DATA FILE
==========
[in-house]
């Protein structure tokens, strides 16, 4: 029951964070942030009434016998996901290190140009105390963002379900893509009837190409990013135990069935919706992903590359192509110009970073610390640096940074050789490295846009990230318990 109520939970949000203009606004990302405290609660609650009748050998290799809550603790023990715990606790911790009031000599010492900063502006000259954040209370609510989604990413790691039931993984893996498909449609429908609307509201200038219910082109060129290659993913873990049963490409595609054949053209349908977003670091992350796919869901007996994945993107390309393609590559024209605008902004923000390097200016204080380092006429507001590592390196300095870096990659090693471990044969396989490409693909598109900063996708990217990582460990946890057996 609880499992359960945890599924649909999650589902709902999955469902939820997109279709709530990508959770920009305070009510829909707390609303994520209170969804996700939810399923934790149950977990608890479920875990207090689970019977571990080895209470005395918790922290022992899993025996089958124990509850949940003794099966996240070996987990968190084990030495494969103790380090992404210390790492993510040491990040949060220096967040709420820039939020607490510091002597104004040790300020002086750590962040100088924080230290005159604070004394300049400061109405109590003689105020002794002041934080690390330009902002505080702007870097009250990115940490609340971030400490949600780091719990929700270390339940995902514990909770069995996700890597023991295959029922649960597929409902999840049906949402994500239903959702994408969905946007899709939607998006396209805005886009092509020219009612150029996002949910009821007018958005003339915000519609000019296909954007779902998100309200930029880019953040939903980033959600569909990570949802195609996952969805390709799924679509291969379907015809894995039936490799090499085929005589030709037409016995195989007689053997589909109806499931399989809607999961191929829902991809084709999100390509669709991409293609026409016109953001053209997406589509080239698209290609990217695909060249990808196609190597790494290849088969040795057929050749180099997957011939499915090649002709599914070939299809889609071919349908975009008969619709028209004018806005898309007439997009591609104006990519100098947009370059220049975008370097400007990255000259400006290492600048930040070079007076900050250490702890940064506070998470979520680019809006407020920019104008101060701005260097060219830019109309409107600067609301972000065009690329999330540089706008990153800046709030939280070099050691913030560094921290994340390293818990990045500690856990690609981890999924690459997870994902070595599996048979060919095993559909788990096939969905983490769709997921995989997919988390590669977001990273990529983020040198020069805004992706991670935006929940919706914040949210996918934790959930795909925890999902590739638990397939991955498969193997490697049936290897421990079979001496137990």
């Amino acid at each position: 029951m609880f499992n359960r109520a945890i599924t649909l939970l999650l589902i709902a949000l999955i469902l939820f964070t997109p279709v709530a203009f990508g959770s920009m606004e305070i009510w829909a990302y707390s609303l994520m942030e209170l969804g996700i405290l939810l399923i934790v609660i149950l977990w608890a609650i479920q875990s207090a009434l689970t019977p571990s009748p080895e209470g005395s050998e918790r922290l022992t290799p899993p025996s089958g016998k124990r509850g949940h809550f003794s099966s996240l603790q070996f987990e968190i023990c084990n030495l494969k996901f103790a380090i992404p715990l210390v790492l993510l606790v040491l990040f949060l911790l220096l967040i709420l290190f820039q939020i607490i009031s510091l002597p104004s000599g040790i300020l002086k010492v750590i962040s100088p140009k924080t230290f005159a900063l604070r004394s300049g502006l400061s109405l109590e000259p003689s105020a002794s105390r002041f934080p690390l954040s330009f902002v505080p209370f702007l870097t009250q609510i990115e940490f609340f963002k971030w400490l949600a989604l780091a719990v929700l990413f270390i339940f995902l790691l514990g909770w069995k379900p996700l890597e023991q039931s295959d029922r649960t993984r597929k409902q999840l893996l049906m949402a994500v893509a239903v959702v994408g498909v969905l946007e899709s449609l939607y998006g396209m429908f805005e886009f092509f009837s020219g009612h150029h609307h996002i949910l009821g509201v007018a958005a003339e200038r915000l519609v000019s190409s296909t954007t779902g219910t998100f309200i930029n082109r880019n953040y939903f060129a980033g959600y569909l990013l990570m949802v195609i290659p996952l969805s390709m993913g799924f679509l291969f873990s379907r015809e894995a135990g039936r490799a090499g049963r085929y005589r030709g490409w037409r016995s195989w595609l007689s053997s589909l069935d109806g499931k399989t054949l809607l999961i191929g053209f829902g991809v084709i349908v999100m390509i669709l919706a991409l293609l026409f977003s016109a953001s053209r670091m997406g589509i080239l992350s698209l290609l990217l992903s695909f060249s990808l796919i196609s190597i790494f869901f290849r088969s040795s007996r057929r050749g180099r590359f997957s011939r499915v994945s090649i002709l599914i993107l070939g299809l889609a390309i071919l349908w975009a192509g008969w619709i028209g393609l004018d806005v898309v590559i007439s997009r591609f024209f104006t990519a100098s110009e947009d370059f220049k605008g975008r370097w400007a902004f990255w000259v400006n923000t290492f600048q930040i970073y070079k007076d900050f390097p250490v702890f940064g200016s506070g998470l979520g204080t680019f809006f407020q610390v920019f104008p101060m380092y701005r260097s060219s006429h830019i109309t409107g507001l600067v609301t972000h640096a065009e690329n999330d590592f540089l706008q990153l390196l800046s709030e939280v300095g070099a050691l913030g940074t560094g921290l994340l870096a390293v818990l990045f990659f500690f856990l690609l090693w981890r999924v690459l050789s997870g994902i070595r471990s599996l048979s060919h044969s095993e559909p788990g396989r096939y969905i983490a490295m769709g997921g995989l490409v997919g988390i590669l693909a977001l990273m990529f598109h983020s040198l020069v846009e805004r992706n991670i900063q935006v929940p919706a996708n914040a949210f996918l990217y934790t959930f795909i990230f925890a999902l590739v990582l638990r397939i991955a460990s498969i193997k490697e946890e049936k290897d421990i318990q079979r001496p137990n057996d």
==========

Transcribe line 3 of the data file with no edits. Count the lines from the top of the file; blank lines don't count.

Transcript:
């Amino acid at each position: 029951m609880f499992n359960r109520a945890i599924t649909l939970l999650l589902i709902a949000l999955i469902l939820f964070t997109p279709v709530a203009f990508g959770s920009m606004e305070i009510w829909a990302y707390s609303l994520m942030e209170l969804g996700i405290l939810l399923i934790v609660i149950l977990w608890a609650i479920q875990s207090a009434l689970t019977p571990s009748p080895e209470g005395s050998e918790r922290l022992t290799p899993p025996s089958g016998k124990r509850g949940h809550f003794s099966s996240l603790q070996f987990e968190i023990c084990n030495l494969k996901f103790a380090i992404p715990l210390v790492l993510l606790v040491l990040f949060l911790l220096l967040i709420l290190f820039q939020i607490i009031s510091l002597p104004s000599g040790i300020l002086k010492v750590i962040s100088p140009k924080t230290f005159a900063l604070r004394s300049g502006l400061s109405l109590e000259p003689s105020a002794s105390r002041f934080p690390l954040s330009f902002v505080p209370f702007l870097t009250q609510i990115e940490f609340f963002k971030w400490l949600a989604l780091a719990v929700l990413f270390i339940f995902l790691l514990g909770w069995k379900p996700l890597e023991q039931s295959d029922r649960t993984r597929k409902q999840l893996l049906m949402a994500v893509a239903v959702v994408g498909v969905l946007e899709s449609l939607y998006g396209m429908f805005e886009f092509f009837s020219g009612h150029h609307h996002i949910l009821g509201v007018a958005a003339e200038r915000l519609v000019s190409s296909t954007t779902g219910t998100f309200i930029n082109r880019n953040y939903f060129a980033g959600y569909l990013l990570m949802v195609i290659p996952l969805s390709m993913g799924f679509l291969f873990s379907r015809e894995a135990g039936r490799a090499g049963r085929y005589r030709g490409w037409r016995s195989w595609l007689s053997s589909l069935d109806g499931k399989t054949l809607l999961i191929g053209f829902g991809v084709i349908v999100m390509i669709l919706a991409l293609l026409f977003s016109a953001s053209r670091m997406g589509i080239l992350s698209l290609l990217l992903s695909f060249s990808l796919i196609s190597i790494f869901f290849r088969s040795s007996r057929r050749g180099r590359f997957s011939r499915v994945s090649i002709l599914i993107l070939g299809l889609a390309i071919l349908w975009a192509g008969w619709i028209g393609l004018d806005v898309v590559i007439s997009r591609f024209f104006t990519a100098s110009e947009d370059f220049k605008g975008r370097w400007a902004f990255w000259v400006n923000t290492f600048q930040i970073y070079k007076d900050f390097p250490v702890f940064g200016s506070g998470l979520g204080t680019f809006f407020q610390v920019f104008p101060m380092y701005r260097s060219s006429h830019i109309t409107g507001l600067v609301t972000h640096a065009e690329n999330d590592f540089l706008q990153l390196l800046s709030e939280v300095g070099a050691l913030g940074t560094g921290l994340l870096a390293v818990l990045f990659f500690f856990l690609l090693w981890r999924v690459l050789s997870g994902i070595r471990s599996l048979s060919h044969s095993e559909p788990g396989r096939y969905i983490a490295m769709g997921g995989l490409v997919g988390i590669l693909a977001l990273m990529f598109h983020s040198l020069v846009e805004r992706n991670i900063q935006v929940p919706a996708n914040a949210f996918l990217y934790t959930f795909i990230f925890a999902l590739v990582l638990r397939i991955a460990s498969i193997k490697e946890e049936k290897d421990i318990q079979r001496p137990n057996d």